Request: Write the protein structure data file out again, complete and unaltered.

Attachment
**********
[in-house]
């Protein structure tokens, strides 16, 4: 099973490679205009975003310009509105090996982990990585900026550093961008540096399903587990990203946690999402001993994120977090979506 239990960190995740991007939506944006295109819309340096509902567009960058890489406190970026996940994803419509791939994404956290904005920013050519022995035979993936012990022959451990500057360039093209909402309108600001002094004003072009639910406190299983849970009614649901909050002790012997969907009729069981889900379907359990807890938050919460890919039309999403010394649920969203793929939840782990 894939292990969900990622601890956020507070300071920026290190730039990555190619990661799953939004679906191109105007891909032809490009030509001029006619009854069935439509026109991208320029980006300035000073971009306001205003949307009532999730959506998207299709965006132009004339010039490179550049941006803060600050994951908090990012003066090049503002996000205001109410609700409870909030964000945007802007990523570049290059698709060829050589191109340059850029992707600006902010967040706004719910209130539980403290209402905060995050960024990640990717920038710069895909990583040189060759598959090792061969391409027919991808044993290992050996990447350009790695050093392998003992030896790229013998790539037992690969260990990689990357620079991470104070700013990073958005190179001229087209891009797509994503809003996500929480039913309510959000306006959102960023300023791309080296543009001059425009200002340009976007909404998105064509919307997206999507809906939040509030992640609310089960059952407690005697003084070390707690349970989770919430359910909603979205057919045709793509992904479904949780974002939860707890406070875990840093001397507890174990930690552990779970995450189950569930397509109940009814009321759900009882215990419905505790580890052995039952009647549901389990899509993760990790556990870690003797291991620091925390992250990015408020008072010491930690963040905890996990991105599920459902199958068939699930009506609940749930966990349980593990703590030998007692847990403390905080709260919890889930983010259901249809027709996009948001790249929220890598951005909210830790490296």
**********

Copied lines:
[in-house]
């Protein structure tokens, strides 16, 4: 099973490679205009975003310009509105090996982990990585900026550093961008540096399903587990990203946690999402001993994120977090979506 239990960190995740991007939506944006295109819309340096509902567009960058890489406190970026996940994803419509791939994404956290904005920013050519022995035979993936012990022959451990500057360039093209909402309108600001002094004003072009639910406190299983849970009614649901909050002790012997969907009729069981889900379907359990807890938050919460890919039309999403010394649920969203793929939840782990 894939292990969900990622601890956020507070300071920026290190730039990555190619990661799953939004679906191109105007891909032809490009030509001029006619009854069935439509026109991208320029980006300035000073971009306001205003949307009532999730959506998207299709965006132009004339010039490179550049941006803060600050994951908090990012003066090049503002996000205001109410609700409870909030964000945007802007990523570049290059698709060829050589191109340059850029992707600006902010967040706004719910209130539980403290209402905060995050960024990640990717920038710069895909990583040189060759598959090792061969391409027919991808044993290992050996990447350009790695050093392998003992030896790229013998790539037992690969260990990689990357620079991470104070700013990073958005190179001229087209891009797509994503809003996500929480039913309510959000306006959102960023300023791309080296543009001059425009200002340009976007909404998105064509919307997206999507809906939040509030992640609310089960059952407690005697003084070390707690349970989770919430359910909603979205057919045709793509992904479904949780974002939860707890406070875990840093001397507890174990930690552990779970995450189950569930397509109940009814009321759900009882215990419905505790580890052995039952009647549901389990899509993760990790556990870690003797291991620091925390992250990015408020008072010491930690963040905890996990991105599920459902199958068939699930009506609940749930966990349980593990703590030998007692847990403390905080709260919890889930983010259901249809027709996009948001790249929220890598951005909210830790490296």